Fostering the Human Foundation of Equal Collaborations

Fostering the Human Foundation of Equal Collaborations

This dimension focuses on promoting language equality and human connections in transnational cultural practice. It encompasses initiatives aimed at developing shared working languages, building trust, and prioritising human-to-human cultural exchanges to promote deeper collaboration and understanding.

Transnational cultural practice is moving towards a paradigm where language equality and profound human connections lay the groundwork for diverse artistic outcomes. Through workshops and dialogues, practitioners in the Globus cohort are actively renegotiating the languages employed in their artistic collaborations, in an effort to amplify the voices and cultures that have been marginalized. This endeavour involves a conscious recognition of colonial legacies, the diverse histories of languages, and the unique cultural tapestries that these languages represent. Simultaneously, cultural practitioners underscore the significance of place-based interactions and invest time in them. They advocate for genuine human connections and the opportunity to discover the artistry interwoven into the fabric of everyday life. By spending dedicated time together, beyond the constraints of virtual spaces, they bridge cultural divides, allowing the convergence of unique creative narratives.

The challenges
(Non) awareness of colonial legacies, histories, and cultures in different languages and geographies.
The connection between accessibility and fluency in dominant languages.
Navigating the diversity of lived experience and embodied knowledge versus knowledge gained in classical art education/culture.
Working internationally does not automatically mean encountering a more diverse audience. Often, connections are established between like-minded people and with similar kinds of audiences even though the countries are different.
The choice of language determines how artists can operate and navigate across borders in areas or contexts with geopolitical tensions, censorship and conflicts.
Explore the pathways

Within transnational collaboration, the connection between language and accessibility plays an important role. The dominance of English as a common working language can influence participants' comfort levels, serving as an initial barrier to navigating systems and engaging in international careers and collaborations. However, language within transnational practice also extends beyond practicalities and into creative production itself, where the translation or interpretation of creative works and dialogues risks losing nuanced meaning.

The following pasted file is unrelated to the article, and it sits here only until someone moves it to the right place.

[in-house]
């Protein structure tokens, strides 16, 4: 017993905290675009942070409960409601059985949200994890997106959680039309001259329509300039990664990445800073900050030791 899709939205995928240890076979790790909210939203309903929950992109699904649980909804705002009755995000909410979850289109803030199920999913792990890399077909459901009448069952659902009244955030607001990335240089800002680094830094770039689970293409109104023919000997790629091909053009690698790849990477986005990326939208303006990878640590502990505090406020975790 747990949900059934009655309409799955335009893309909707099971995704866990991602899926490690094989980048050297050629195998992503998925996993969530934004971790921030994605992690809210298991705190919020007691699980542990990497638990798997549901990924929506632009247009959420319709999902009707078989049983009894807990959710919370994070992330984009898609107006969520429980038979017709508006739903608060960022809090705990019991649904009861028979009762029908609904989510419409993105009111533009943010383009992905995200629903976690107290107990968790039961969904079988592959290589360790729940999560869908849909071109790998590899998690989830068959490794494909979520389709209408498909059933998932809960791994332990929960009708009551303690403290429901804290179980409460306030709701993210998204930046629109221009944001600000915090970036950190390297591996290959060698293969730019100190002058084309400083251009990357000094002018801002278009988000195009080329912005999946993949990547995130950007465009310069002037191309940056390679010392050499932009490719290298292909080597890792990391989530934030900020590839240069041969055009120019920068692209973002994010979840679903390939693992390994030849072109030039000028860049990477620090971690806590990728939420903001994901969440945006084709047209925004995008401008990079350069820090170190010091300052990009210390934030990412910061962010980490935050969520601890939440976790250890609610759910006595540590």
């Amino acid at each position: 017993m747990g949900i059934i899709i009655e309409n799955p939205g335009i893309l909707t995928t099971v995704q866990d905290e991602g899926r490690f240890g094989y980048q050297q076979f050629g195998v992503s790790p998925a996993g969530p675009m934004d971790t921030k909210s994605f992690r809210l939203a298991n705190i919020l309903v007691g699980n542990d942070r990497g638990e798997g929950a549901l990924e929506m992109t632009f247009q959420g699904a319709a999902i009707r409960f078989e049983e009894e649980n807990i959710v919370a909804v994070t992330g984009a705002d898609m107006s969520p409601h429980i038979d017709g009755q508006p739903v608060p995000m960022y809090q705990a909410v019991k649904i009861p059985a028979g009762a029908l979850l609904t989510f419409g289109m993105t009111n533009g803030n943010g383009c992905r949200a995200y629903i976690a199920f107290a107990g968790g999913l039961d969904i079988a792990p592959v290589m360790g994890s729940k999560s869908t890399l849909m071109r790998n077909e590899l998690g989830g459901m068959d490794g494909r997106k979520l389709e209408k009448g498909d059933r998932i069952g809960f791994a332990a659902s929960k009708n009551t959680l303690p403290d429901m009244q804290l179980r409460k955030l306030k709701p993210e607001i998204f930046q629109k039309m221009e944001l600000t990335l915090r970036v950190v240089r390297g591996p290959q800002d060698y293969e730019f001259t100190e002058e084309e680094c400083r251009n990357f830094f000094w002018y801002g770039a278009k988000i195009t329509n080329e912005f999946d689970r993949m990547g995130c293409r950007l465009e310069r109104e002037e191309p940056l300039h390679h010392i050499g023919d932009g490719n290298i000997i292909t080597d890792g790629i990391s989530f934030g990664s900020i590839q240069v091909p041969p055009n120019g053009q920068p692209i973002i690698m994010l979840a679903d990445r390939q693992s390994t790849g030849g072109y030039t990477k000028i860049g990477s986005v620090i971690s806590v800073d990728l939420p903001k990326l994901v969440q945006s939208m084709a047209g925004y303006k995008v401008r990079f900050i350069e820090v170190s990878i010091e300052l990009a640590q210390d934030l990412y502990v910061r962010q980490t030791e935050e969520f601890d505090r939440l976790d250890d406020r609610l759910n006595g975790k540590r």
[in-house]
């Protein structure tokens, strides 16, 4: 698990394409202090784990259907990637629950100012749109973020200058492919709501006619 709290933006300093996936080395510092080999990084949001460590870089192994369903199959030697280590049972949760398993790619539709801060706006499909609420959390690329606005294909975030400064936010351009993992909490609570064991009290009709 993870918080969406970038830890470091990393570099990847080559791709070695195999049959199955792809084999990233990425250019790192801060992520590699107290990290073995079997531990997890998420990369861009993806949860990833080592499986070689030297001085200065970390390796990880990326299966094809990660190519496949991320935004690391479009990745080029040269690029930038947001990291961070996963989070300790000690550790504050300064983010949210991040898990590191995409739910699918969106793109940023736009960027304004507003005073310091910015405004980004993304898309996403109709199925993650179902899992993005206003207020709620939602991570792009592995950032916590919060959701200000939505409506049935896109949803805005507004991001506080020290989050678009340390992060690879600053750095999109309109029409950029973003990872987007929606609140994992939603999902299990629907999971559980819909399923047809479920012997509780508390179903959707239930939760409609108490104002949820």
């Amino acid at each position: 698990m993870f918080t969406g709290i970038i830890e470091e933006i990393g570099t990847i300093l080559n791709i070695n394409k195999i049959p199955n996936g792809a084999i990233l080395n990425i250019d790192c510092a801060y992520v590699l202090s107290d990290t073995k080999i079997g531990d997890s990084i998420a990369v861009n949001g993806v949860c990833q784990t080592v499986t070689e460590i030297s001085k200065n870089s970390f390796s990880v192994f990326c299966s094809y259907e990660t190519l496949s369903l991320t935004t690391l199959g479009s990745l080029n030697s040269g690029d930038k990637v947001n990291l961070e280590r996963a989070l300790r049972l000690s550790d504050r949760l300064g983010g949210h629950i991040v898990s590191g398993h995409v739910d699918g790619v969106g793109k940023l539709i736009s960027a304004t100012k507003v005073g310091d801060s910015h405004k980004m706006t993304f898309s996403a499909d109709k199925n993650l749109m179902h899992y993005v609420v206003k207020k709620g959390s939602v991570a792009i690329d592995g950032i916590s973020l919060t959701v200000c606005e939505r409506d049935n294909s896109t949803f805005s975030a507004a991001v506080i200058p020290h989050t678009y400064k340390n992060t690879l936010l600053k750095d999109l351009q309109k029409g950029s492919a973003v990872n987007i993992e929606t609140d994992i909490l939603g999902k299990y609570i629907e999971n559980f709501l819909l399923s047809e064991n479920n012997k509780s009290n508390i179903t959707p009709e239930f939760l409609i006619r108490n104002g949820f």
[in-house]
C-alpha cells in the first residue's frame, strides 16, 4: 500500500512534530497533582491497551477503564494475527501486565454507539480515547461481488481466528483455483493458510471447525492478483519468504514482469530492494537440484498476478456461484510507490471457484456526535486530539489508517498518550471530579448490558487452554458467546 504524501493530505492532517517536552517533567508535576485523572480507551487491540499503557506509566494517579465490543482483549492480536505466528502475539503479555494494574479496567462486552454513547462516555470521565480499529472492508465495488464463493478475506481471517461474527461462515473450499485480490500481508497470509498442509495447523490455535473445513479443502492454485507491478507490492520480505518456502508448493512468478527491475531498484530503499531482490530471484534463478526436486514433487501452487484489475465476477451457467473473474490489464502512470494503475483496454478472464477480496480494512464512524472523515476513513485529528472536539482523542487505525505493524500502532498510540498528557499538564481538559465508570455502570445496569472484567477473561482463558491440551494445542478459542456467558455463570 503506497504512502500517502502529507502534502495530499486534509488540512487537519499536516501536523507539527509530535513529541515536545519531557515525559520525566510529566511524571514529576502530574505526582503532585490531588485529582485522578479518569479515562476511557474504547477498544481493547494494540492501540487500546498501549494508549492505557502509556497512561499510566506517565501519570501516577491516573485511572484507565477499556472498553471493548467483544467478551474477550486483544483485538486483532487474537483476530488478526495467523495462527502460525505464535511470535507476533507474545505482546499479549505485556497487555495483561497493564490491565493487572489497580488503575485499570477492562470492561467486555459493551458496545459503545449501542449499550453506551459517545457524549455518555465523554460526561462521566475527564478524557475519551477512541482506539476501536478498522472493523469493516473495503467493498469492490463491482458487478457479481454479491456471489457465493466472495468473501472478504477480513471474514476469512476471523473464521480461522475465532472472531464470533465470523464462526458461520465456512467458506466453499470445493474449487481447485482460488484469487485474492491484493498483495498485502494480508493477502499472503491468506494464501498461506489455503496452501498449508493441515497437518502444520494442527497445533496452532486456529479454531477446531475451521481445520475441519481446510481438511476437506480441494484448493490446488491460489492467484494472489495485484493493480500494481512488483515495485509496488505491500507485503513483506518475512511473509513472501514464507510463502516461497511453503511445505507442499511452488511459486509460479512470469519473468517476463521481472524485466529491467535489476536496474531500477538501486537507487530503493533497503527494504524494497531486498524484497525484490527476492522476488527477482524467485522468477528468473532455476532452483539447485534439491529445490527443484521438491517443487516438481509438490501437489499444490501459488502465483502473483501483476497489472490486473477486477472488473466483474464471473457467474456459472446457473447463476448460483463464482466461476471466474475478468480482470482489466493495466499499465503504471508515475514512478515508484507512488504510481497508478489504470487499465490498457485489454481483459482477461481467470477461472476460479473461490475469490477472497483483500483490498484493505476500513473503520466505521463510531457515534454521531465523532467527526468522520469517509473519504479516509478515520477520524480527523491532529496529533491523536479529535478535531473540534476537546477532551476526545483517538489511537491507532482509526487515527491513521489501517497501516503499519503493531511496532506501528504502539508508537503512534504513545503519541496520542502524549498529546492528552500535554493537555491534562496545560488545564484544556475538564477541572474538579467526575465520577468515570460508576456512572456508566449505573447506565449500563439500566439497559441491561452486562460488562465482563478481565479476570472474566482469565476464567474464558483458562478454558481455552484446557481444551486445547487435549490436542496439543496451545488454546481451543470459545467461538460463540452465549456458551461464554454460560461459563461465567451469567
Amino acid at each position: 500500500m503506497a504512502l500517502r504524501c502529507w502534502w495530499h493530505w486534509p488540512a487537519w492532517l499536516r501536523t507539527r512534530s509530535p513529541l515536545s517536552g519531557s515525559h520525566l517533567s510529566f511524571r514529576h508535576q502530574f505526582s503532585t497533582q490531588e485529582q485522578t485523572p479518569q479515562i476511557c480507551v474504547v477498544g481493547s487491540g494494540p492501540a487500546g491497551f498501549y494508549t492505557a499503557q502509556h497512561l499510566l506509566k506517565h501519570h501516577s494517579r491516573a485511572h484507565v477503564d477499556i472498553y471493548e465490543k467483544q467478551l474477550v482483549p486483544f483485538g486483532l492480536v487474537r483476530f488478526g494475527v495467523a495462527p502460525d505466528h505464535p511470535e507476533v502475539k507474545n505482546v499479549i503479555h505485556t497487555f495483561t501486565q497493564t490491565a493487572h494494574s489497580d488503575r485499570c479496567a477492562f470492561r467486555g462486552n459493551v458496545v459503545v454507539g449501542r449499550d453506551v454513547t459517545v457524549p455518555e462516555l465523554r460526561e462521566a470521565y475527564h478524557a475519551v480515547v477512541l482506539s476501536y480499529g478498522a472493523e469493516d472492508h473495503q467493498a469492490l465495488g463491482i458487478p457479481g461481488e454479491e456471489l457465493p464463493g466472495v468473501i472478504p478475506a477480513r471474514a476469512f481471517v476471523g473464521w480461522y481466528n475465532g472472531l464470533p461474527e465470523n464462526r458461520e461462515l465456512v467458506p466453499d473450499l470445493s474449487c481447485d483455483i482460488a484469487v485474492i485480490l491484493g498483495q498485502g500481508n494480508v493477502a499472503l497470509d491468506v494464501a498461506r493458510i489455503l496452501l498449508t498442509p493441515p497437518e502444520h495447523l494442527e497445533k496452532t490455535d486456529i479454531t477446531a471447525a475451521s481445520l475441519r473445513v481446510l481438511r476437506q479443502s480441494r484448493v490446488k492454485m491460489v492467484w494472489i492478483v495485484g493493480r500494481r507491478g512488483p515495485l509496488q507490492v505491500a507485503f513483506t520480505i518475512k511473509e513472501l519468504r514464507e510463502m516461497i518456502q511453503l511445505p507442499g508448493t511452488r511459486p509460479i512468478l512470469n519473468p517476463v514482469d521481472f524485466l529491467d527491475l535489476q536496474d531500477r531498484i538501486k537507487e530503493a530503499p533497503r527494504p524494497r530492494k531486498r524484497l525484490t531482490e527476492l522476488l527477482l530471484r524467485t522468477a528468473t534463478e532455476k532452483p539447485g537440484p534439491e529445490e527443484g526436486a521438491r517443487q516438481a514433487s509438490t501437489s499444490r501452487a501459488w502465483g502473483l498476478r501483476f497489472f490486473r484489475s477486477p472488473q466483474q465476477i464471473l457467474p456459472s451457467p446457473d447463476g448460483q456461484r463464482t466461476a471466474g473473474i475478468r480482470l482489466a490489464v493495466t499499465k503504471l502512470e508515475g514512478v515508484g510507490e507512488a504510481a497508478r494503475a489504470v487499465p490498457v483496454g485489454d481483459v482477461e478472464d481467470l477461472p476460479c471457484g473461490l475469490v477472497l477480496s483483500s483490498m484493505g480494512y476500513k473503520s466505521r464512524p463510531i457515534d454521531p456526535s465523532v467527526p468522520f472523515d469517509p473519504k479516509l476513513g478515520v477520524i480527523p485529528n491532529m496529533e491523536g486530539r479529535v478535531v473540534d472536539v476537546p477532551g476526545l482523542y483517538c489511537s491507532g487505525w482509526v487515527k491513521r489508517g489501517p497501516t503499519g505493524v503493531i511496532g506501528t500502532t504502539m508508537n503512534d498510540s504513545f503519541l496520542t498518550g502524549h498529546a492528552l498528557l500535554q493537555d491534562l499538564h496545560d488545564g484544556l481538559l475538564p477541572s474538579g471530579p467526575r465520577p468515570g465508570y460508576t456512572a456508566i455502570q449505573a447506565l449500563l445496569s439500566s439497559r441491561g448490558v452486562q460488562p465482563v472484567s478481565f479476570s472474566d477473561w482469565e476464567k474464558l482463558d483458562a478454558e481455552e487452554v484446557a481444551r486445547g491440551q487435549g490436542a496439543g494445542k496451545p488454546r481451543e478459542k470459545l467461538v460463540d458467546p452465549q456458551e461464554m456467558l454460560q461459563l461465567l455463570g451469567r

Moreover, different meanings of work across cultural contexts necessitate the establishment of a common working approach and method as a distinct form of language. Within the Globus cohort, we see the development of a theatre piece that employs the challenge of different languages as a method for creating a unique cross-cultural experience. Other projects suggest including interpreters as part of the creative process, allowing for creation through multiple languages rather than prioritizing one over the other. These approaches aim to establish a shared language and practice, not just as a means of overcoming linguistic barriers in collaboration but as a fundamental tool for nurturing creativity, mutual understanding, and the cultivation of long-term transnational relationships

Creating together across three different languages can be hard. Often complex ideas are simmered down to simple, even cliché ideas so that we can understand each other [...]. Perhaps, however, there will always be different interpretations of creative work—from the writers to the actresses, and to audiences. And this can be a beautiful thing—we do not all need to see the same thing in a text/performance. We do not need to see that as a problem. Everyone can have their own interpretations.
The Wedding

Observed signals of change

Interview / Translating different 'types' of language

Understanding the layers of different language styles connected to work, education and culture

"I realised that we have many different languages in the process, work language and also cultural language.  So there are many ways of translating.Translation has many layers and that is exciting, but also a bit confusing."

– Source:
The Wedding

Interview/ Interpreters as part of the collaboration

Interpreters must understand and take part in the creative process when bridging different languages skills

"It's very real to have a collaboration with somebody who speaks very little English and not only that but also when you have interpreters. And so what we understood is that the interpreters need to be part of the working group, the collaboration. They need to understand them and they need to understand us. And for that, we have one more fee to pay, to include an interpreter.  So we don't exclude people. In Tenthaus, we always say that language skills have nothing to do with knowledge because we all have different language skills, right? It doesn't translate the knowledge that you have inside. So the thing is that to be able to include those voices too, we need to include the interpreter and we need to include that interpreter that understands both parties, but also understands art and we've been very lucky because we have managed to find that too."